to make a purchase. Or if you have a product to market, then you may write a
proposal to retail buyers to convince them to sell the product in their stores.
5. Research Grant Proposals - Scientific and scholarly researchers who
need funding submit proposals for grants to universities, businesses and
philanthropic organizations. A grant proposal generally consists of an
explanation of the proposed research project and its methods and goals, the
qualifications of the researchers and a description of how the researchers will
use the funds. Organizations that receive grant proposals, such as the
Corporation for Public Broadcasting, provide proposal guidelines.

6. Book and Article Proposals - Authors who are attempting to pitch an
idea for a book or article to a publisher will often submit a proposal. Such
proposals generally include an introduction to the author, a description of the
proposed piece, an outline and sample chapters or sections.
E.

Elements of a Proposal
1.

Executive Summary: State the rationale for putting the proposal into
effect, and summarize the proposal. (This allows a decision maker to
quickly get the gist of the proposal, hence the name.)

2.

Statement of Need: Detail why the plan or project the proposal
recommends is necessary.

3.

Project Description: Explain specifics of the plan or project, and how it will
go into effect and how it will be evaluated.

4.

Budget Analysis: Provide and explain how the plan or project will be
financed and categorize and annotate operating expenses.

5.

Organization Details: If the proposal is being submitted to an outside party,
provide information about the beneficiary organization, including its
mission, its stakeholders and who its serves, and the scope of its programs
and services.

6.

F.

Conclusion: Summarize the proposal’s main points.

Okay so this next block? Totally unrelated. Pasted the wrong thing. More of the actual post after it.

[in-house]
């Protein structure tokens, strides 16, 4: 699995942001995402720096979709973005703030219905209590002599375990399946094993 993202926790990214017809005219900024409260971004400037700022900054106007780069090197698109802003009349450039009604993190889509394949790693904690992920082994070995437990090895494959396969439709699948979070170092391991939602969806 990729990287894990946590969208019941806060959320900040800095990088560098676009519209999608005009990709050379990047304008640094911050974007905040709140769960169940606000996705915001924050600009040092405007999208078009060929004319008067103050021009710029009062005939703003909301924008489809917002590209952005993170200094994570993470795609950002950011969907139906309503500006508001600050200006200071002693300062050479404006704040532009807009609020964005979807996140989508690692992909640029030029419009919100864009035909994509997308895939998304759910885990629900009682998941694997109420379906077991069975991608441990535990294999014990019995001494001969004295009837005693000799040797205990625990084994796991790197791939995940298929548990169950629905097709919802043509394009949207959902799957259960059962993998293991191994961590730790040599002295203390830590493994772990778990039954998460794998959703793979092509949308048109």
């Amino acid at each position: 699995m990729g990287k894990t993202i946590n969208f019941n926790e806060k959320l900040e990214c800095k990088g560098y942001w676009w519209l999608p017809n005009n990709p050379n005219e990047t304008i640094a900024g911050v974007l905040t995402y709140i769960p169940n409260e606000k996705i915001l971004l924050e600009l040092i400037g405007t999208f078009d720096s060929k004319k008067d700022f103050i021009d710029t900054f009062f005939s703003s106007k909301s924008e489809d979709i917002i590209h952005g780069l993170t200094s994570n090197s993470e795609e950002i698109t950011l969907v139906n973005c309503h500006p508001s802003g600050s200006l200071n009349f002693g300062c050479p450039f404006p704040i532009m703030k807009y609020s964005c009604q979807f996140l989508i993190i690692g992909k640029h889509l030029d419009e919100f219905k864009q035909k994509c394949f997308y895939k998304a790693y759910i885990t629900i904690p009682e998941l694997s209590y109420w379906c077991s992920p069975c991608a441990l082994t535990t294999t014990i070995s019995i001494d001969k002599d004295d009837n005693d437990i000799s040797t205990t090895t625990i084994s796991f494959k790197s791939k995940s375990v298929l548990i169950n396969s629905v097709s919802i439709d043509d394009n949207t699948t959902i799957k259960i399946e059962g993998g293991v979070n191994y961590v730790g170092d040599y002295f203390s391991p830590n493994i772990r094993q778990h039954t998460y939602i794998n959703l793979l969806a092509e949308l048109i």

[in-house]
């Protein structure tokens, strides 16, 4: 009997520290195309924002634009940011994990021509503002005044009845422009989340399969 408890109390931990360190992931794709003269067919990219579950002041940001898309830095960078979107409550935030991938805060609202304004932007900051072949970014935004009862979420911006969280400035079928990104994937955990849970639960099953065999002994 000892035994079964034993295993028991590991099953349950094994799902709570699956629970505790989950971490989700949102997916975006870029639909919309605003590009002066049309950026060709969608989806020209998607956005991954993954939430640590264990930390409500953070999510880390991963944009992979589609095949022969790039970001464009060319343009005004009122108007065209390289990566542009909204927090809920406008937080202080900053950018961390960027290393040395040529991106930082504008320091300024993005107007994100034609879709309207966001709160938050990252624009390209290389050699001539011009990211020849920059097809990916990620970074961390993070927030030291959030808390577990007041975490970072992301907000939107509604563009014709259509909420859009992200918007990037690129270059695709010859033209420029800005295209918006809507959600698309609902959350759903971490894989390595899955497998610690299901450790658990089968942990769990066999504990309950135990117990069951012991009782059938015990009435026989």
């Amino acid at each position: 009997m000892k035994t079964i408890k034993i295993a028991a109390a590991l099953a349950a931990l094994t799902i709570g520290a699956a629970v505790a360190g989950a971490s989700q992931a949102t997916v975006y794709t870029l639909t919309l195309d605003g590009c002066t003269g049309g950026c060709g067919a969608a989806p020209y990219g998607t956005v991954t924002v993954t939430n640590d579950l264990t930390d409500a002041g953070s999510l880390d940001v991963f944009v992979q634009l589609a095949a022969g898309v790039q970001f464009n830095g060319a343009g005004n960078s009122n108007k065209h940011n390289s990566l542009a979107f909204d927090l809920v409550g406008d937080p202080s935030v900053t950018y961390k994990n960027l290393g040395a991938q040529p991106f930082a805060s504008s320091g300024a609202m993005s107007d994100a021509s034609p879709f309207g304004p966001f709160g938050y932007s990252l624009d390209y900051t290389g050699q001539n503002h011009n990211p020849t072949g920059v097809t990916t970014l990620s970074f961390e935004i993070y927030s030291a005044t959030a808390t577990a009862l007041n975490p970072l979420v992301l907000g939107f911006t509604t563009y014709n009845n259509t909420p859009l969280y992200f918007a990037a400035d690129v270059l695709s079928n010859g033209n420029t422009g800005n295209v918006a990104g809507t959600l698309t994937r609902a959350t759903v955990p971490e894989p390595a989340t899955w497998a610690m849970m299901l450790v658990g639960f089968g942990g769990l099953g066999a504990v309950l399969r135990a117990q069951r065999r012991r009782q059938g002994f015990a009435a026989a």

Tips on How to write a proposal
* Writing a proposal is similar to but not exactly the same as crafting a
persuasive essay or producing a report. Here are suggestions for developing a
proposal, including some pertinent to its specific purpose.
1. A proposal should define a problem and describe a solution that will
persuade busy, thrifty, skeptical readers to support it.
2. Employ facts, not opinions, to bolster the argument for approval. Research
similar plans or projects and cite them, emphasizing their successes and/or
how your proposal resolves the weaknesses, omissions, or mistaken priorities
apparent in them.
3. Analyze your plan or project, demonstrating possible outcomes. If possible,
model a small-scale version of the plan or project, report on the results, and
extrapolate how the full-scale plan or project will turn out based on the test.
4. Any discussion of financial or other resources should be conducted
carefully and should present a realistic picture of the expense required.
5. Be meticulous in writing, editing, and design of the proposal. Revise as
necessary to make it clear and concise, ask others to critique and edit it, and
make sure the presentation is attractive and engaging as well as well
organized and helpful.